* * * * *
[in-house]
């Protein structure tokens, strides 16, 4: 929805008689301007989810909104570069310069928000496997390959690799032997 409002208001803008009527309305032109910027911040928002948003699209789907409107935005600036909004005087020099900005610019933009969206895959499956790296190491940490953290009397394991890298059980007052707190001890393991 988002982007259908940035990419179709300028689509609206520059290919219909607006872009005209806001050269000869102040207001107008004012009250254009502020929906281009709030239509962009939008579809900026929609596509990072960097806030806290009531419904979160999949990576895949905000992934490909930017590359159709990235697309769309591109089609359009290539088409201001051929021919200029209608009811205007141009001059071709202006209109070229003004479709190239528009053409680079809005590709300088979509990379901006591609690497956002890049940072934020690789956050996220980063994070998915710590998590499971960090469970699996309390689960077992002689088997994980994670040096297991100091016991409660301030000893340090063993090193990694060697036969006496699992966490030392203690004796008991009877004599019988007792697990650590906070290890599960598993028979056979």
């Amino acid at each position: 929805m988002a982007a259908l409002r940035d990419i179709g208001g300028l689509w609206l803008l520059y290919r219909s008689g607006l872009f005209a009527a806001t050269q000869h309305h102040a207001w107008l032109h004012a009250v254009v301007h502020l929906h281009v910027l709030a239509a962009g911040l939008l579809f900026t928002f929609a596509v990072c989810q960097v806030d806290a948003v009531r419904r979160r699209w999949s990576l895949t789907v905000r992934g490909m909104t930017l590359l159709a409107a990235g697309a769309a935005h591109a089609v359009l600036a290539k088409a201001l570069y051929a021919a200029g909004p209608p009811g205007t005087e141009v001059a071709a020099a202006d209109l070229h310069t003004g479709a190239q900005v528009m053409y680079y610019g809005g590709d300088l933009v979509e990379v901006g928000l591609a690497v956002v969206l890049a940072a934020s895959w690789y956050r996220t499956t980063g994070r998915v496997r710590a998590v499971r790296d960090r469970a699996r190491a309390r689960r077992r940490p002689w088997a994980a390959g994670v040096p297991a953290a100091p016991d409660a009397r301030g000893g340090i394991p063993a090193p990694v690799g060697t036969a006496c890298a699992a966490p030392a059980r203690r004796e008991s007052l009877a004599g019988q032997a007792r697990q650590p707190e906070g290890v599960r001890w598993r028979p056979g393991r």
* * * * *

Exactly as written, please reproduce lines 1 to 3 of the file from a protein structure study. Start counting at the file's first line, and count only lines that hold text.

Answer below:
[in-house]
């Protein structure tokens, strides 16, 4: 929805008689301007989810909104570069310069928000496997390959690799032997 409002208001803008009527309305032109910027911040928002948003699209789907409107935005600036909004005087020099900005610019933009969206895959499956790296190491940490953290009397394991890298059980007052707190001890393991 988002982007259908940035990419179709300028689509609206520059290919219909607006872009005209806001050269000869102040207001107008004012009250254009502020929906281009709030239509962009939008579809900026929609596509990072960097806030806290009531419904979160999949990576895949905000992934490909930017590359159709990235697309769309591109089609359009290539088409201001051929021919200029209608009811205007141009001059071709202006209109070229003004479709190239528009053409680079809005590709300088979509990379901006591609690497956002890049940072934020690789956050996220980063994070998915710590998590499971960090469970699996309390689960077992002689088997994980994670040096297991100091016991409660301030000893340090063993090193990694060697036969006496699992966490030392203690004796008991009877004599019988007792697990650590906070290890599960598993028979056979």
């Amino acid at each position: 929805m988002a982007a259908l409002r940035d990419i179709g208001g300028l689509w609206l803008l520059y290919r219909s008689g607006l872009f005209a009527a806001t050269q000869h309305h102040a207001w107008l032109h004012a009250v254009v301007h502020l929906h281009v910027l709030a239509a962009g911040l939008l579809f900026t928002f929609a596509v990072c989810q960097v806030d806290a948003v009531r419904r979160r699209w999949s990576l895949t789907v905000r992934g490909m909104t930017l590359l159709a409107a990235g697309a769309a935005h591109a089609v359009l600036a290539k088409a201001l570069y051929a021919a200029g909004p209608p009811g205007t005087e141009v001059a071709a020099a202006d209109l070229h310069t003004g479709a190239q900005v528009m053409y680079y610019g809005g590709d300088l933009v979509e990379v901006g928000l591609a690497v956002v969206l890049a940072a934020s895959w690789y956050r996220t499956t980063g994070r998915v496997r710590a998590v499971r790296d960090r469970a699996r190491a309390r689960r077992r940490p002689w088997a994980a390959g994670v040096p297991a953290a100091p016991d409660a009397r301030g000893g340090i394991p063993a090193p990694v690799g060697t036969a006496c890298a699992a966490p030392a059980r203690r004796e008991s007052l009877a004599g019988q032997a007792r697990q650590p707190e906070g290890v599960r001890w598993r028979p056979g393991r």